“Some four-footed game, M. Aronnax. All these pigeons are only side-dishes and trifles; and until I have killed an animal with cutlets I shall not be content.”

“Nor I, Ned, if I do not catch a bird of paradise.”

“Let us continue hunting,” replied Conseil. “Let us go towards the sea. We have arrived at the first declivities of the mountains, and I think we had better regain the region of forests.”

That was sensible advice, and was followed out. After walking for one hour we had attained a forest of sago-trees. Some inoffensive serpents glided away from us. The birds of paradise fled at our approach, and truly I despaired of getting near one when Conseil, who was walking in front, suddenly bent down, uttered a triumphal cry, and came back to me bringing a magnificent specimen.

“Ah! bravo, Conseil!”

“Master is very good.”

“No, my boy; you have made an excellent stroke. Take one of these living birds, and carry it in your hand.”

“If master will examine it, he will see that I have not deserved great merit.”

“Why, Conseil?”

“Because this bird is as drunk as a quail.”

“Drunk!”

“Yes, sir; drunk with the nutmegs that it devoured under the nutmeg-tree, under which I found it. See, friend Ned, see the monstrous effects of intemperance!”

“By Jove!” exclaimed the Canadian, “because I have drunk gin for two months, you must needs reproach me!”

However, I examined the curious bird. Conseil was right. The bird, drunk with the juice, was quite powerless. It could not fly; it could hardly walk.

This bird belonged to the most beautiful of the eight species that are found in Papua and in the neighbouring islands. It was the “large emerald bird, the most rare kind.” It measured three feet in length. Its head was comparatively small, its eyes placed near the opening of the beak, and also small. But the shades of colour were beautiful, having a yellow beak, brown feet and claws, nut-coloured wings with purple tips, pale yellow at the back of the neck and head, and emerald colour at the throat, chestnut on the breast and belly. Two horned, downy nets rose from below the tail, that prolonged the long light feathers of admirable fineness, and they completed the whole of this marvellous bird, that the natives have poetically named the “bird of the sun.”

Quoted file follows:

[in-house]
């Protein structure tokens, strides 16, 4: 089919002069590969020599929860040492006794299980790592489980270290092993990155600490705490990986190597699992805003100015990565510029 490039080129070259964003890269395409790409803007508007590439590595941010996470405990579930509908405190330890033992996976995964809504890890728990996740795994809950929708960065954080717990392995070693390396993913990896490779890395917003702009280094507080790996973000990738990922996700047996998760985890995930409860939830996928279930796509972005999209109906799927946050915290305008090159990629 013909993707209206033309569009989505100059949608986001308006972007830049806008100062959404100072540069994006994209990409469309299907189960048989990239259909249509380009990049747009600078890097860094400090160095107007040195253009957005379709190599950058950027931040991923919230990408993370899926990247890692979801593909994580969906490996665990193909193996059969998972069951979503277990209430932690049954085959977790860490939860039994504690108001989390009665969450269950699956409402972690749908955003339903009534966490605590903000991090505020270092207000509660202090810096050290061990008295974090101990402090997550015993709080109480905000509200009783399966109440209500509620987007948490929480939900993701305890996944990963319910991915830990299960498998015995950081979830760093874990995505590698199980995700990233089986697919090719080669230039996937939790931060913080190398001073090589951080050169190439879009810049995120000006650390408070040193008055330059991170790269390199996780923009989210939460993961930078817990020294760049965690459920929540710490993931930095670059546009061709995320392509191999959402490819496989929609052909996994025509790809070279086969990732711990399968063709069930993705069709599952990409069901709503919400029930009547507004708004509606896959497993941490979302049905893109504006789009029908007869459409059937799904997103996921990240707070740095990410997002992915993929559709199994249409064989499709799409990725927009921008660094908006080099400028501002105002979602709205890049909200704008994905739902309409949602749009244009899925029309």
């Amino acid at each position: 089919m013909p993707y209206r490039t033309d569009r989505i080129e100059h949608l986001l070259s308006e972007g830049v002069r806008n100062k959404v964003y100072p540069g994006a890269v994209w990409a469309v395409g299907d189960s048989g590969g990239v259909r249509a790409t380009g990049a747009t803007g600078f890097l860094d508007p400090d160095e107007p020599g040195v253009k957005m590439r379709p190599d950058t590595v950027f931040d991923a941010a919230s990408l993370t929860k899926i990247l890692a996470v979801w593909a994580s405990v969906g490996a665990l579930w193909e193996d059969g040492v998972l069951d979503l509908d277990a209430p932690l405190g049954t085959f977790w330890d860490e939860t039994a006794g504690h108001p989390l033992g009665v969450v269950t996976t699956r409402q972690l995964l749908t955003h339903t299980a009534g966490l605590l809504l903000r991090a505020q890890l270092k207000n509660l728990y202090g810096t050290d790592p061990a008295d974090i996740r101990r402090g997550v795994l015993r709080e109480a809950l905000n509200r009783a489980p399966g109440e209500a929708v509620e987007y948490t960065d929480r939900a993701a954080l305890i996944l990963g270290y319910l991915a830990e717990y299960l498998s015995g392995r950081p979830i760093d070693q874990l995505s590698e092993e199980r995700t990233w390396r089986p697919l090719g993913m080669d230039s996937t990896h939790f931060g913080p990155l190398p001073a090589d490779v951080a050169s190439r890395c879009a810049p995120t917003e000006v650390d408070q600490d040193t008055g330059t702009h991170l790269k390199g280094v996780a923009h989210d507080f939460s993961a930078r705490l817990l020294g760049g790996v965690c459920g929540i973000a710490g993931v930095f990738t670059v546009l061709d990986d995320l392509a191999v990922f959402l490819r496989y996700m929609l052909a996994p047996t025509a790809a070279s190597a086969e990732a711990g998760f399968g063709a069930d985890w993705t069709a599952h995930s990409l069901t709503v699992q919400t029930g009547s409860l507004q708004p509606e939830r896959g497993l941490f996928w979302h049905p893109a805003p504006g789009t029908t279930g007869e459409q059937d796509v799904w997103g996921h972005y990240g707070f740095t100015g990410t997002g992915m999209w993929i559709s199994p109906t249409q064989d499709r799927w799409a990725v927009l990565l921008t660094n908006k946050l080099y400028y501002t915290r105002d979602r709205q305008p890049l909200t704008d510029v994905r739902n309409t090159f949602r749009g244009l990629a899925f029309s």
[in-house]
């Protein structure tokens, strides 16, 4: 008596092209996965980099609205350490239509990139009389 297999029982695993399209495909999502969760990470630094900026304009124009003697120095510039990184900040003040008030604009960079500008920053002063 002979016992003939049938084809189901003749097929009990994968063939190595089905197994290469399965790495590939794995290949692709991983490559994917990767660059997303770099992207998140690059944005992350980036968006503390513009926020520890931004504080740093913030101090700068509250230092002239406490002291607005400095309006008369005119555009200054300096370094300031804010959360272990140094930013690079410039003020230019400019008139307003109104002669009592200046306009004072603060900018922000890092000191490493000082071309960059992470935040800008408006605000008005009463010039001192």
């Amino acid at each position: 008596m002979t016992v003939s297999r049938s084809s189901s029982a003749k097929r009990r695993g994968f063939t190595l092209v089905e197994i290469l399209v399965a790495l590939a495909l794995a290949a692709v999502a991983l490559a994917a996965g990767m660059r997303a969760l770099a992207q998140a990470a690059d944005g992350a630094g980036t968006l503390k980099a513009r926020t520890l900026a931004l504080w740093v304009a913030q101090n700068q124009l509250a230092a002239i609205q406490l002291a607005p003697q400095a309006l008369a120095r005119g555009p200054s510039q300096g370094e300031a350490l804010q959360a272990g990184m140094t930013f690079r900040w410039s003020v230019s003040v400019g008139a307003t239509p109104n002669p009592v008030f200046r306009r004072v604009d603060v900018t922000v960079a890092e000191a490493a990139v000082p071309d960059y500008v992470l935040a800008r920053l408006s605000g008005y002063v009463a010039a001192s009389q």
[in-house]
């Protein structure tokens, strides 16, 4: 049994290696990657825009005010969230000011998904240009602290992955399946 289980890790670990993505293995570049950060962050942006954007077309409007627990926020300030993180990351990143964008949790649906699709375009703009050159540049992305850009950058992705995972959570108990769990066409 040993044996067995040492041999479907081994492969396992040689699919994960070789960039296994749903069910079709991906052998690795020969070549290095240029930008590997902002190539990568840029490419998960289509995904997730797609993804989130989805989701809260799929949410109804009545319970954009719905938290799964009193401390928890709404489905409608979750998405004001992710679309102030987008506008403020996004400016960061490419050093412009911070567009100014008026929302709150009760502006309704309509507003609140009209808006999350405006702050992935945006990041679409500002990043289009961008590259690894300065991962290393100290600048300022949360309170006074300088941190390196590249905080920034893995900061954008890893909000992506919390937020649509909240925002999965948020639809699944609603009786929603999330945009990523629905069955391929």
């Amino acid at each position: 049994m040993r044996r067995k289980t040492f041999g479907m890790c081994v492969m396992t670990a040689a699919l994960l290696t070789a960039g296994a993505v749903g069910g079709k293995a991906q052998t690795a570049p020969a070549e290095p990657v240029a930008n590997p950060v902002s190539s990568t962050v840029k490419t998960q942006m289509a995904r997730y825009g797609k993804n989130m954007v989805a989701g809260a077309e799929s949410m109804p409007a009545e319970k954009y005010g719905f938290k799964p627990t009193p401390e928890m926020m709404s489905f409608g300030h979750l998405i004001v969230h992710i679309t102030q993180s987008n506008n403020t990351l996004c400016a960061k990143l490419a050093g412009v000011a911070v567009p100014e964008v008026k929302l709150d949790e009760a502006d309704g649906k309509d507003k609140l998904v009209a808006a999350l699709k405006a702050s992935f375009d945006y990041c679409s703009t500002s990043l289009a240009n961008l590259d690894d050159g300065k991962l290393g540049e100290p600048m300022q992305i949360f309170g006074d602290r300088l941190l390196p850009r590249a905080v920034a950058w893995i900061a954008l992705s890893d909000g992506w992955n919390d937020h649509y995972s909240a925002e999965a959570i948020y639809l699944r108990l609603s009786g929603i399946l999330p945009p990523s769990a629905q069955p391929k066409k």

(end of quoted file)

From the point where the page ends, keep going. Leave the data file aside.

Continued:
But if my wishes were satisfied by the possession of the bird of paradise, the Canadian’s were not yet. Happily, about two o’clock, Ned Land brought down a magnificent hog; from the brood of those the natives call “bari-outang.” The animal came in time for us to procure real quadruped meat, and he was well received. Ned Land was very proud of his shot. The hog, hit by the electric ball, fell stone dead. The Canadian skinned and cleaned it properly, after having taken half a dozen cutlets, destined to furnish us with a grilled repast in the evening. Then the hunt was resumed, which was still more marked by Ned and Conseil’s exploits.

Indeed, the two friends, beating the bushes, roused a herd of kangaroos that fled and bounded along on their elastic paws. But these animals did not take to flight so rapidly but what the electric capsule could stop their course.

“Ah, Professor!” cried Ned Land, who was carried away by the delights of the chase, “what excellent game, and stewed, too! What a supply for the Nautilus! Two! three! five down! And to think that we shall eat that flesh, and that the idiots on board shall not have a crumb!”

I think that, in the excess of his joy, the Canadian, if he had not talked so much, would have killed them all. But he contented himself with a single dozen of these interesting marsupians. These animals were small. They were a species of those “kangaroo rabbits” that live habitually in the hollows of trees, and whose speed is extreme; but they are moderately fat, and furnish, at least, estimable food. We were very satisfied with the results of the hunt. Happy Ned proposed to return to this enchanting island the next day, for he wished to depopulate it of all the eatable quadrupeds. But he had reckoned without his host.

At six o’clock in the evening we had regained the shore; our boat was moored to the usual place. The Nautilus, like a long rock, emerged from the waves two miles from the beach. Ned Land, without waiting, occupied himself about the important dinner business. He understood all about cooking well. The “bari-outang,” grilled on the coals, soon scented the air with a delicious odour.

Indeed, the dinner was excellent. Two wood-pigeons completed this extraordinary menu. The sago pasty, the artocarpus bread, some mangoes, half a dozen pineapples, and the liquor fermented from some coco-nuts, overjoyed us. I even think that my worthy companions’ ideas had not all the plainness desirable.

“Suppose we do not return to the Nautilus this evening?” said Conseil.

“Suppose we never return?” added Ned Land.

Just then a stone fell at our feet and cut short the harpooner’s proposition.

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Last updated Tuesday, March 4, 2014 at 18:24